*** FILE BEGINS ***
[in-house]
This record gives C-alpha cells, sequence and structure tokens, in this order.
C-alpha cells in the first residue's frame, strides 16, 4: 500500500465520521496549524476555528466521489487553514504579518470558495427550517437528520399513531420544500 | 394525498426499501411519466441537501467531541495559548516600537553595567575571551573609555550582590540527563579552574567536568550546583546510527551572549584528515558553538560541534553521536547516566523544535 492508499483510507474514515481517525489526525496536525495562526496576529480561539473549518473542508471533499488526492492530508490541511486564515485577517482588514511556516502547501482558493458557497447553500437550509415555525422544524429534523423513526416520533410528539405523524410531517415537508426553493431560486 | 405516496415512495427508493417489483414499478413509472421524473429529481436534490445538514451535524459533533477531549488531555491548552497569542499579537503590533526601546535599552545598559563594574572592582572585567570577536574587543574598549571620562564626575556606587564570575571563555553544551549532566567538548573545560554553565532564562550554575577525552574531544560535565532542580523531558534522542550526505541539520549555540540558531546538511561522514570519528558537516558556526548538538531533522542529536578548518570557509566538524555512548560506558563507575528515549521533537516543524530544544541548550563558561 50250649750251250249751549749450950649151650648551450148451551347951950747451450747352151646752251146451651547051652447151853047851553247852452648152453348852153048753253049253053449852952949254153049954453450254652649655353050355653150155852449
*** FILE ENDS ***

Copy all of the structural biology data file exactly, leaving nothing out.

[in-house]
This record gives C-alpha cells, sequence and structure tokens, in this order.
C-alpha cells in the first residue's frame, strides 16, 4: 500500500465520521496549524476555528466521489487553514504579518470558495427550517437528520399513531420544500 | 394525498426499501411519466441537501467531541495559548516600537553595567575571551573609555550582590540527563579552574567536568550546583546510527551572549584528515558553538560541534553521536547516566523544535 492508499483510507474514515481517525489526525496536525495562526496576529480561539473549518473542508471533499488526492492530508490541511486564515485577517482588514511556516502547501482558493458557497447553500437550509415555525422544524429534523423513526416520533410528539405523524410531517415537508426553493431560486 | 405516496415512495427508493417489483414499478413509472421524473429529481436534490445538514451535524459533533477531549488531555491548552497569542499579537503590533526601546535599552545598559563594574572592582572585567570577536574587543574598549571620562564626575556606587564570575571563555553544551549532566567538548573545560554553565532564562550554575577525552574531544560535565532542580523531558534522542550526505541539520549555540540558531546538511561522514570519528558537516558556526548538538531533522542529536578548518570557509566538524555512548560506558563507575528515549521533537516543524530544544541548550563558561 50250649750251250249751549749450950649151650648551450148451551347951950747451450747352151646752251146451651547051652447151853047851553247852452648152453348852153048753253049253053449852952949254153049954453450254652649655353050355653150155852449